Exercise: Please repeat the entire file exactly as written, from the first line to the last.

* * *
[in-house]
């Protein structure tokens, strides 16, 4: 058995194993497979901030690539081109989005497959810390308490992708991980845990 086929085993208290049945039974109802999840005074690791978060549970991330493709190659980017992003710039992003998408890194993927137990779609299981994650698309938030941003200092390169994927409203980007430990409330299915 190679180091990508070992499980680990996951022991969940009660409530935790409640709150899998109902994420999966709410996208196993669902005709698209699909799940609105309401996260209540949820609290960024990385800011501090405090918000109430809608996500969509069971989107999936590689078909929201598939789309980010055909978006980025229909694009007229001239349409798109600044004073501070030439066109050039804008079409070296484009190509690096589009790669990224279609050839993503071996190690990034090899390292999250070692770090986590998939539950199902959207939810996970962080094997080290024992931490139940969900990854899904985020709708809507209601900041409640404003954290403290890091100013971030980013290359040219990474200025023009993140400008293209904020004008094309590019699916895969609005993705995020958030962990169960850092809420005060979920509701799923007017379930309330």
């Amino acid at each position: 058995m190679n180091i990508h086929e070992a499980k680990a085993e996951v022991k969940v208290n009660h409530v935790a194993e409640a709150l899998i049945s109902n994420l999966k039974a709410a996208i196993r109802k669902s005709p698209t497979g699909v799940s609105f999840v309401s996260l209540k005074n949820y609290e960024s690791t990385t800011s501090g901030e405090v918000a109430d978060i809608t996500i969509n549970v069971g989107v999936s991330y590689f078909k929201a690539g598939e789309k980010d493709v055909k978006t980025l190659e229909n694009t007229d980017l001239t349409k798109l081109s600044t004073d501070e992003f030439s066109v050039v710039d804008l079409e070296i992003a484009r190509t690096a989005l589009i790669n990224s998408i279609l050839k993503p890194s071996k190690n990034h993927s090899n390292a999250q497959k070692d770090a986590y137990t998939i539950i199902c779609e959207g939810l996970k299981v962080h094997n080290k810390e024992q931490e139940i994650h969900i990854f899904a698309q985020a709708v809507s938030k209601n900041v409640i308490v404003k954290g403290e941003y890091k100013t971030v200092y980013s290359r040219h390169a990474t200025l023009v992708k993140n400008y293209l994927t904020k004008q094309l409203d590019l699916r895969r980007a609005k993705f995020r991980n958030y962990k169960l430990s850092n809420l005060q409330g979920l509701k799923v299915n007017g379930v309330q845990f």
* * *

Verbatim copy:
[in-house]
């Protein structure tokens, strides 16, 4: 058995194993497979901030690539081109989005497959810390308490992708991980845990 086929085993208290049945039974109802999840005074690791978060549970991330493709190659980017992003710039992003998408890194993927137990779609299981994650698309938030941003200092390169994927409203980007430990409330299915 190679180091990508070992499980680990996951022991969940009660409530935790409640709150899998109902994420999966709410996208196993669902005709698209699909799940609105309401996260209540949820609290960024990385800011501090405090918000109430809608996500969509069971989107999936590689078909929201598939789309980010055909978006980025229909694009007229001239349409798109600044004073501070030439066109050039804008079409070296484009190509690096589009790669990224279609050839993503071996190690990034090899390292999250070692770090986590998939539950199902959207939810996970962080094997080290024992931490139940969900990854899904985020709708809507209601900041409640404003954290403290890091100013971030980013290359040219990474200025023009993140400008293209904020004008094309590019699916895969609005993705995020958030962990169960850092809420005060979920509701799923007017379930309330």
């Amino acid at each position: 058995m190679n180091i990508h086929e070992a499980k680990a085993e996951v022991k969940v208290n009660h409530v935790a194993e409640a709150l899998i049945s109902n994420l999966k039974a709410a996208i196993r109802k669902s005709p698209t497979g699909v799940s609105f999840v309401s996260l209540k005074n949820y609290e960024s690791t990385t800011s501090g901030e405090v918000a109430d978060i809608t996500i969509n549970v069971g989107v999936s991330y590689f078909k929201a690539g598939e789309k980010d493709v055909k978006t980025l190659e229909n694009t007229d980017l001239t349409k798109l081109s600044t004073d501070e992003f030439s066109v050039v710039d804008l079409e070296i992003a484009r190509t690096a989005l589009i790669n990224s998408i279609l050839k993503p890194s071996k190690n990034h993927s090899n390292a999250q497959k070692d770090a986590y137990t998939i539950i199902c779609e959207g939810l996970k299981v962080h094997n080290k810390e024992q931490e139940i994650h969900i990854f899904a698309q985020a709708v809507s938030k209601n900041v409640i308490v404003k954290g403290e941003y890091k100013t971030v200092y980013s290359r040219h390169a990474t200025l023009v992708k993140n400008y293209l994927t904020k004008q094309l409203d590019l699916r895969r980007a609005k993705f995020r991980n958030y962990k169960l430990s850092n809420l005060q409330g979920l509701k799923v299915n007017g379930v309330q845990f």